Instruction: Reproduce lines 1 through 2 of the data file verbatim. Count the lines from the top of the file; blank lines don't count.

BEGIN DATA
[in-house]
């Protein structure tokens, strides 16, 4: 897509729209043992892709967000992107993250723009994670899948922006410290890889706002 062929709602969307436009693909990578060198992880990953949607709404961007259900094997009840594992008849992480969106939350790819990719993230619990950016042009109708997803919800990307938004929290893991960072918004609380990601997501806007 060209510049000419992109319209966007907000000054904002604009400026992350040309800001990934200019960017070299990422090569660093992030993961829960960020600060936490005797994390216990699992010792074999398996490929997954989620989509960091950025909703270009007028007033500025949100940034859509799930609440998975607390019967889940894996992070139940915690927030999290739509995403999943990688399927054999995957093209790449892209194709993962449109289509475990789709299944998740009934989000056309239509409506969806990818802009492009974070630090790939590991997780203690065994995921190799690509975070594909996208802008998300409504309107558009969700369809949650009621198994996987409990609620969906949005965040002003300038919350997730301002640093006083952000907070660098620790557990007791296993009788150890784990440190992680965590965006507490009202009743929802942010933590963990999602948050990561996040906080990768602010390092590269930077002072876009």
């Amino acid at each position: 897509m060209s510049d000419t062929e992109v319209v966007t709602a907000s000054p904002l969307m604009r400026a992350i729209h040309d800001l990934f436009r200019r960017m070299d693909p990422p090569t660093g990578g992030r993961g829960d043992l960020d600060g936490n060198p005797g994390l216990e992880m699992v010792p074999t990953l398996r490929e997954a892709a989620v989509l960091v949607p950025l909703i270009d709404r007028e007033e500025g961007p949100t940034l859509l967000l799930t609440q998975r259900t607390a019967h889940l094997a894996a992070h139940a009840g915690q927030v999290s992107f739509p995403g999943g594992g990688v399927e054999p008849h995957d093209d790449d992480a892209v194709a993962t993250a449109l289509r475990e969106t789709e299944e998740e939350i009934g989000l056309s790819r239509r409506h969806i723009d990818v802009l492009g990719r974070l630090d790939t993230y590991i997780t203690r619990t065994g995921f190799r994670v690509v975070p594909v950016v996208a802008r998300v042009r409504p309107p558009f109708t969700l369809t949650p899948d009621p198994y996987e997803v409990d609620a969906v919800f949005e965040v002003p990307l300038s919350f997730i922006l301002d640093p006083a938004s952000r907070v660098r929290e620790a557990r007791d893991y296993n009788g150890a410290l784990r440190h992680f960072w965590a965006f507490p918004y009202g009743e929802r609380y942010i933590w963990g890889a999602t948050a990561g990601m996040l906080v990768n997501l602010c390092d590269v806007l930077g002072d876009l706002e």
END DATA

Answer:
[in-house]
């Protein structure tokens, strides 16, 4: 897509729209043992892709967000992107993250723009994670899948922006410290890889706002 062929709602969307436009693909990578060198992880990953949607709404961007259900094997009840594992008849992480969106939350790819990719993230619990950016042009109708997803919800990307938004929290893991960072918004609380990601997501806007 060209510049000419992109319209966007907000000054904002604009400026992350040309800001990934200019960017070299990422090569660093992030993961829960960020600060936490005797994390216990699992010792074999398996490929997954989620989509960091950025909703270009007028007033500025949100940034859509799930609440998975607390019967889940894996992070139940915690927030999290739509995403999943990688399927054999995957093209790449892209194709993962449109289509475990789709299944998740009934989000056309239509409506969806990818802009492009974070630090790939590991997780203690065994995921190799690509975070594909996208802008998300409504309107558009969700369809949650009621198994996987409990609620969906949005965040002003300038919350997730301002640093006083952000907070660098620790557990007791296993009788150890784990440190992680965590965006507490009202009743929802942010933590963990999602948050990561996040906080990768602010390092590269930077002072876009």